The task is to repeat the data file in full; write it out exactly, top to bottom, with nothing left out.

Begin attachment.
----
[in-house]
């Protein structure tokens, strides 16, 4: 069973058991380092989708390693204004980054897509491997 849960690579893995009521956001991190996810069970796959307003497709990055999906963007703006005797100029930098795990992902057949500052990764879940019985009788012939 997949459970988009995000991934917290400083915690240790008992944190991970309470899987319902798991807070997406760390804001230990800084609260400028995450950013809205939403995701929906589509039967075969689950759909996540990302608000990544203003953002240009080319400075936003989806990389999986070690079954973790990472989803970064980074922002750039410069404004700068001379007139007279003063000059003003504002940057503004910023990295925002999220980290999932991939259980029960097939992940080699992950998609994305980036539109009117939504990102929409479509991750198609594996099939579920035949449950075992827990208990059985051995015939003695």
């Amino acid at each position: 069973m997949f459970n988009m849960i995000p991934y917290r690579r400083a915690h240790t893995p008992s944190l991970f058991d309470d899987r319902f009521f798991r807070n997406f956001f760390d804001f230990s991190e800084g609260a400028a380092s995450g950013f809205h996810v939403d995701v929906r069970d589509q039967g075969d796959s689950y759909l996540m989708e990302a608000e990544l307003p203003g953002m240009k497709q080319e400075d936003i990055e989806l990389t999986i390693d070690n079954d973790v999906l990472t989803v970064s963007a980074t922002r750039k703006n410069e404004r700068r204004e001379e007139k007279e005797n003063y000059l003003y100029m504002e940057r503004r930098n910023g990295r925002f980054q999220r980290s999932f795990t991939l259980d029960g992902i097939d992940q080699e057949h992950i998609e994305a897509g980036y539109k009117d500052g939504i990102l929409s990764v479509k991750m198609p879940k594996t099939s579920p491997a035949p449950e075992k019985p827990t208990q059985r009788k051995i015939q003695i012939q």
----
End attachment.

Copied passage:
[in-house]
């Protein structure tokens, strides 16, 4: 069973058991380092989708390693204004980054897509491997 849960690579893995009521956001991190996810069970796959307003497709990055999906963007703006005797100029930098795990992902057949500052990764879940019985009788012939 997949459970988009995000991934917290400083915690240790008992944190991970309470899987319902798991807070997406760390804001230990800084609260400028995450950013809205939403995701929906589509039967075969689950759909996540990302608000990544203003953002240009080319400075936003989806990389999986070690079954973790990472989803970064980074922002750039410069404004700068001379007139007279003063000059003003504002940057503004910023990295925002999220980290999932991939259980029960097939992940080699992950998609994305980036539109009117939504990102929409479509991750198609594996099939579920035949449950075992827990208990059985051995015939003695």
């Amino acid at each position: 069973m997949f459970n988009m849960i995000p991934y917290r690579r400083a915690h240790t893995p008992s944190l991970f058991d309470d899987r319902f009521f798991r807070n997406f956001f760390d804001f230990s991190e800084g609260a400028a380092s995450g950013f809205h996810v939403d995701v929906r069970d589509q039967g075969d796959s689950y759909l996540m989708e990302a608000e990544l307003p203003g953002m240009k497709q080319e400075d936003i990055e989806l990389t999986i390693d070690n079954d973790v999906l990472t989803v970064s963007a980074t922002r750039k703006n410069e404004r700068r204004e001379e007139k007279e005797n003063y000059l003003y100029m504002e940057r503004r930098n910023g990295r925002f980054q999220r980290s999932f795990t991939l259980d029960g992902i097939d992940q080699e057949h992950i998609e994305a897509g980036y539109k009117d500052g939504i990102l929409s990764v479509k991750m198609p879940k594996t099939s579920p491997a035949p449950e075992k019985p827990t208990q059985r009788k051995i015939q003695i012939q």